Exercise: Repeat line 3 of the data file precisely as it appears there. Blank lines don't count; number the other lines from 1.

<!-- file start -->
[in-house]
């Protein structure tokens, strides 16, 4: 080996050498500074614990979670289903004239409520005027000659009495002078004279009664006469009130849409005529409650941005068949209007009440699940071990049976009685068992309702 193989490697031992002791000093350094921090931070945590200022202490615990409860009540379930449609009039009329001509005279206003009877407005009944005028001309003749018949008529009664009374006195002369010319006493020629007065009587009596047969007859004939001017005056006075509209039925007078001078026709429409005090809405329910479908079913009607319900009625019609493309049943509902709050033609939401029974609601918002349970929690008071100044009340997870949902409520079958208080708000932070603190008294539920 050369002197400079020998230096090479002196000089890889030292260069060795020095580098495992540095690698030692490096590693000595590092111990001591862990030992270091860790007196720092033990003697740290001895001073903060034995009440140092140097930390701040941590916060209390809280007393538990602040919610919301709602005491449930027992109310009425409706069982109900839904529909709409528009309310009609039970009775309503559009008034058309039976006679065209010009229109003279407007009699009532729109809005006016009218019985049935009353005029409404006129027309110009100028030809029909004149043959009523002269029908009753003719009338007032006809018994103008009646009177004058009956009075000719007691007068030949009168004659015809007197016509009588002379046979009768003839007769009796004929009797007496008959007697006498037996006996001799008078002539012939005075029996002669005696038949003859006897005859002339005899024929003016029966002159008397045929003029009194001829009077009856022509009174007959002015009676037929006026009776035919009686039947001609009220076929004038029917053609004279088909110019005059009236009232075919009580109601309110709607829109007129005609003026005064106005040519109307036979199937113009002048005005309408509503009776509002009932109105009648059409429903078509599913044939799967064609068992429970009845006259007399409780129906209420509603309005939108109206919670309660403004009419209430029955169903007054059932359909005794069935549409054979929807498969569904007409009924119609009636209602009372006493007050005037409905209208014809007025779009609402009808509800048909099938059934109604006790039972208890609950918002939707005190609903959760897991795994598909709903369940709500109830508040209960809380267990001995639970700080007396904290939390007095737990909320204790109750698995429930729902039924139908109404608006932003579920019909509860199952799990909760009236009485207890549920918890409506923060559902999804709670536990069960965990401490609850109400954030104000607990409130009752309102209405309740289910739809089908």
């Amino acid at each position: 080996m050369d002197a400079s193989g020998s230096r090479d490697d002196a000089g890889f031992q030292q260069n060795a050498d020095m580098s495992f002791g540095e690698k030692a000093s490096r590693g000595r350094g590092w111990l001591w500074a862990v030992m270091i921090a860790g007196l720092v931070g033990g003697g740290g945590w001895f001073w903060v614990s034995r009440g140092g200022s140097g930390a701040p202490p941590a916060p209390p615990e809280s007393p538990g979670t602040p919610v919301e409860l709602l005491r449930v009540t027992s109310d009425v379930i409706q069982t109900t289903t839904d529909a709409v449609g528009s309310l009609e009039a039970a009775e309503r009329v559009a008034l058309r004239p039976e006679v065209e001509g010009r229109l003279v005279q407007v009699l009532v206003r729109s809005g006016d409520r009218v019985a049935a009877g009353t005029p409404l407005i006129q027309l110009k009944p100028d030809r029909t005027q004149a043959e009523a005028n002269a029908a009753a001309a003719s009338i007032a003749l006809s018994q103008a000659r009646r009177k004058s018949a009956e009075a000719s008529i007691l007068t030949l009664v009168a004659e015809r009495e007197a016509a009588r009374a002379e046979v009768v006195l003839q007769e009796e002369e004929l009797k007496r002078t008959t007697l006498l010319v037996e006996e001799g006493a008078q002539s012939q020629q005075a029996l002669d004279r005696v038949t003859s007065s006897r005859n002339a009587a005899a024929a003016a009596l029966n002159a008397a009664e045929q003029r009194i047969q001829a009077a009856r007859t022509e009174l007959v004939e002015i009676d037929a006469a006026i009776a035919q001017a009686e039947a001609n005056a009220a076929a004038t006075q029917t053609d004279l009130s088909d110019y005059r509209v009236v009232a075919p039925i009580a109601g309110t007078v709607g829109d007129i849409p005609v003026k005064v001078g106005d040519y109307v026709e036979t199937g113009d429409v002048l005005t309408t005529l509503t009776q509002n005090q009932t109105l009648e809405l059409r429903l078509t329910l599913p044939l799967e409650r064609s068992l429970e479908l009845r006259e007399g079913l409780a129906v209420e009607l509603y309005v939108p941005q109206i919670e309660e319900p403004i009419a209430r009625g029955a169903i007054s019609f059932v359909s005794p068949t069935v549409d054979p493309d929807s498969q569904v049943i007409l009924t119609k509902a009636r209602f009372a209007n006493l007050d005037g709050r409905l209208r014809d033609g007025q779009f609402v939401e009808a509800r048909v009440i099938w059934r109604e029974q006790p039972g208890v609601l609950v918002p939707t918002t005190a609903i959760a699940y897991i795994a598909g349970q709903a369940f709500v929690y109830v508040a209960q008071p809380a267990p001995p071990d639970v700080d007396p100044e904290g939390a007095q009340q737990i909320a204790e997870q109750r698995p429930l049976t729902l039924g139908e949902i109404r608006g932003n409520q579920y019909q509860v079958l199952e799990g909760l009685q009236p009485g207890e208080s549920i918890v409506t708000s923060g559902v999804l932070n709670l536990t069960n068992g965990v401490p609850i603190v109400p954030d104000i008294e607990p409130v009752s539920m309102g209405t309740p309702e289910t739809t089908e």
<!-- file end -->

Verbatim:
């Amino acid at each position: 080996m050369d002197a400079s193989g020998s230096r090479d490697d002196a000089g890889f031992q030292q260069n060795a050498d020095m580098s495992f002791g540095e690698k030692a000093s490096r590693g000595r350094g590092w111990l001591w500074a862990v030992m270091i921090a860790g007196l720092v931070g033990g003697g740290g945590w001895f001073w903060v614990s034995r009440g140092g200022s140097g930390a701040p202490p941590a916060p209390p615990e809280s007393p538990g979670t602040p919610v919301e409860l709602l005491r449930v009540t027992s109310d009425v379930i409706q069982t109900t289903t839904d529909a709409v449609g528009s309310l009609e009039a039970a009775e309503r009329v559009a008034l058309r004239p039976e006679v065209e001509g010009r229109l003279v005279q407007v009699l009532v206003r729109s809005g006016d409520r009218v019985a049935a009877g009353t005029p409404l407005i006129q027309l110009k009944p100028d030809r029909t005027q004149a043959e009523a005028n002269a029908a009753a001309a003719s009338i007032a003749l006809s018994q103008a000659r009646r009177k004058s018949a009956e009075a000719s008529i007691l007068t030949l009664v009168a004659e015809r009495e007197a016509a009588r009374a002379e046979v009768v006195l003839q007769e009796e002369e004929l009797k007496r002078t008959t007697l006498l010319v037996e006996e001799g006493a008078q002539s012939q020629q005075a029996l002669d004279r005696v038949t003859s007065s006897r005859n002339a009587a005899a024929a003016a009596l029966n002159a008397a009664e045929q003029r009194i047969q001829a009077a009856r007859t022509e009174l007959v004939e002015i009676d037929a006469a006026i009776a035919q001017a009686e039947a001609n005056a009220a076929a004038t006075q029917t053609d004279l009130s088909d110019y005059r509209v009236v009232a075919p039925i009580a109601g309110t007078v709607g829109d007129i849409p005609v003026k005064v001078g106005d040519y109307v026709e036979t199937g113009d429409v002048l005005t309408t005529l509503t009776q509002n005090q009932t109105l009648e809405l059409r429903l078509t329910l599913p044939l799967e409650r064609s068992l429970e479908l009845r006259e007399g079913l409780a129906v209420e009607l509603y309005v939108p941005q109206i919670e309660e319900p403004i009419a209430r009625g029955a169903i007054s019609f059932v359909s005794p068949t069935v549409d054979p493309d929807s498969q569904v049943i007409l009924t119609k509902a009636r209602f009372a209007n006493l007050d005037g709050r409905l209208r014809d033609g007025q779009f609402v939401e009808a509800r048909v009440i099938w059934r109604e029974q006790p039972g208890v609601l609950v918002p939707t918002t005190a609903i959760a699940y897991i795994a598909g349970q709903a369940f709500v929690y109830v508040a209960q008071p809380a267990p001995p071990d639970v700080d007396p100044e904290g939390a007095q009340q737990i909320a204790e997870q109750r698995p429930l049976t729902l039924g139908e949902i109404r608006g932003n409520q579920y019909q509860v079958l199952e799990g909760l009685q009236p009485g207890e208080s549920i918890v409506t708000s923060g559902v999804l932070n709670l536990t069960n068992g965990v401490p609850i603190v109400p954030d104000i008294e607990p409130v009752s539920m309102g209405t309740p309702e289910t739809t089908e």